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Publication numberUS2869417 A
Publication typeGrant
Publication dateJan 20, 1959
Filing dateJan 9, 1956
Priority dateJan 9, 1956
Publication numberUS 2869417 A, US 2869417A, US-A-2869417, US2869417 A, US2869417A
InventorsAllen Roy M
Original AssigneeR P Cargille Lab Inc
Export CitationBiBTeX, EndNote, RefMan
External Links: USPTO, USPTO Assignment, Espacenet
US 2869417 A
Abstract  available in
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Claims  available in
Description  (OCR text may contain errors)

Jan. 20, 1959 R. M. ALLEN REFRACTQMETERS Filed Jan. 9, 1956 INVENTOR. xPar/i/fz A .sxv

United States Patent REFRACTOMETERS Roy M. Allen, Verona, N. J., assignor to R. P. Cargille Laboratories, Inc., New York, N. Y., a corporation of New York Application January 9, 1956, Serial No. 557,914

1 Claim. (or. 88-14) The invention relates to a novel type of refractometer- Refractoscope, particularly of the immersion type in which differences in refractive indices are measured by a projected image of the specimen. It has for an object to facilitate the testing of transparent crystals (gems), more especially with respect to their indices of refraction.

A further object of the invention is to amplify minute differences in refractive indices of a liquid medium and cut gems and other transparent material by means of a projected image of the material when immersed in said liquid medium.

It is an object, also, to detect defects in gems and the like by means of the novel Refractoscope, as well as to determine whether the specimen is of a higher or lower refractive index than that of the said liquid medium employed and the approximate degree of any difference.

A still further object of the invention is to provide apparatus for the aforesaid purpose, which is simple to operate and which will afford visible and accurate indications, for ready viewing.

Another object of the invention is to. provide a novel instrument including a mirror in which there is observable an image projected on a screen and affording distinguishing characteristics of the specimen under test.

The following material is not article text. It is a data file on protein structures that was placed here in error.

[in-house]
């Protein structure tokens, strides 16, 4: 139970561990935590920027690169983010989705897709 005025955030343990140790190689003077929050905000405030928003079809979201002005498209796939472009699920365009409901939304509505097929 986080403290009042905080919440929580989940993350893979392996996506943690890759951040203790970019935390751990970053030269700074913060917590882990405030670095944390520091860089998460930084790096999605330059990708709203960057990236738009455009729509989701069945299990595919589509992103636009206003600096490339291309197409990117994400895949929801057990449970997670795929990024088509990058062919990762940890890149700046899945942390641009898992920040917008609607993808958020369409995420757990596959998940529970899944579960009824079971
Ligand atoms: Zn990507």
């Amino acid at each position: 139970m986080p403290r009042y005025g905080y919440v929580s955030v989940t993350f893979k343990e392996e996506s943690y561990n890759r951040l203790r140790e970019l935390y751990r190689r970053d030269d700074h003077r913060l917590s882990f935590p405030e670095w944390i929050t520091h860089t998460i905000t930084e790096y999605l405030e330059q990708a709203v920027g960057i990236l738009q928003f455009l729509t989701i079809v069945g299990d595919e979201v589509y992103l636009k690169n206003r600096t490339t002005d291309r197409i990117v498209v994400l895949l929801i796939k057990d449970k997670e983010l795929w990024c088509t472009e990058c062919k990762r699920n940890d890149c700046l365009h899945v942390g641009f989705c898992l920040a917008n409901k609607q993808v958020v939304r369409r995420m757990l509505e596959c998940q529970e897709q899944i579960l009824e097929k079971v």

Still another object of the invention is to provide means for varying the spacing between various components of the instrument, more especially the projecting light means and the screen, so as to establish the correct focal distances for securing a sharp image when there is a difference in the refractive indices of the specimen and the liquid medium.

The invention has for an object, furthermore, to associate with the novel apparatus a polarizing element or elements, thereby to render the novel apparatus suitable for discriminating between birefringent (double refractive crystals such as quartz, topaz, tourmaline) material and such as is refractive equally in all directions (isotropic, e. g., garnet, glass, etc.).

In carrying out the invention, the novel Refractoscope designed for examining crystals such as gems or other transparent material under light rays from a point source, comprises an optical system arranged vertically with respect to a transparent cell or tank in the refractive liquid of which is to be immersed the specimen or specimens, the light rays being directed therethrough to provide an image upon a ground glass and the said image being reflected therefrom by a mirror. Polarizing components may be associated with the aforesaid optical system.

The nature of the invention, however, will best be understood when described in connection with the accompanying drawings, in which:

Fig. l is a front elevation, partly in vertical section, of the novel apparatus.